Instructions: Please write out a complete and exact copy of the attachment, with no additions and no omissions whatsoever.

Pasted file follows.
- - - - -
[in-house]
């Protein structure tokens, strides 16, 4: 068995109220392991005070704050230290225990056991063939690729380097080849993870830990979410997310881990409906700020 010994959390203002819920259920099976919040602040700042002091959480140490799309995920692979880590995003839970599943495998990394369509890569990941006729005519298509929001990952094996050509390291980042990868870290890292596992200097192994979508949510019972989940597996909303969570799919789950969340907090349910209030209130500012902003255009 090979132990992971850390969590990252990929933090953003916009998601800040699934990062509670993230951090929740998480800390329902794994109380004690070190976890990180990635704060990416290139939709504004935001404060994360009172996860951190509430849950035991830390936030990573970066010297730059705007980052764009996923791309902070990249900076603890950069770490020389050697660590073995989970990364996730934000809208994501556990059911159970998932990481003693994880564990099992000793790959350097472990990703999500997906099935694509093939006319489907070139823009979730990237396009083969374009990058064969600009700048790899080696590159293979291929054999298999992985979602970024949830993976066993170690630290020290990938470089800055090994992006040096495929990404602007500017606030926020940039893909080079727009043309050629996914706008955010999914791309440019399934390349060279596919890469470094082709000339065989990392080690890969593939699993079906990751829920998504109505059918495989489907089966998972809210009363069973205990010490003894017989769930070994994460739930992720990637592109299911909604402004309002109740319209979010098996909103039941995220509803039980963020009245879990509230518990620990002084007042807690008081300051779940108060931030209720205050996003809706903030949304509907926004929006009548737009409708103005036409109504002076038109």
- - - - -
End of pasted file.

[in-house]
């Protein structure tokens, strides 16, 4: 068995109220392991005070704050230290225990056991063939690729380097080849993870830990979410997310881990409906700020 010994959390203002819920259920099976919040602040700042002091959480140490799309995920692979880590995003839970599943495998990394369509890569990941006729005519298509929001990952094996050509390291980042990868870290890292596992200097192994979508949510019972989940597996909303969570799919789950969340907090349910209030209130500012902003255009 090979132990992971850390969590990252990929933090953003916009998601800040699934990062509670993230951090929740998480800390329902794994109380004690070190976890990180990635704060990416290139939709504004935001404060994360009172996860951190509430849950035991830390936030990573970066010297730059705007980052764009996923791309902070990249900076603890950069770490020389050697660590073995989970990364996730934000809208994501556990059911159970998932990481003693994880564990099992000793790959350097472990990703999500997906099935694509093939006319489907070139823009979730990237396009083969374009990058064969600009700048790899080696590159293979291929054999298999992985979602970024949830993976066993170690630290020290990938470089800055090994992006040096495929990404602007500017606030926020940039893909080079727009043309050629996914706008955010999914791309440019399934390349060279596919890469470094082709000339065989990392080690890969593939699993079906990751829920998504109505059918495989489907089966998972809210009363069973205990010490003894017989769930070994994460739930992720990637592109299911909604402004309002109740319209979010098996909103039941995220509803039980963020009245879990509230518990620990002084007042807690008081300051779940108060931030209720205050996003809706903030949304509907926004929006009548737009409708103005036409109504002076038109």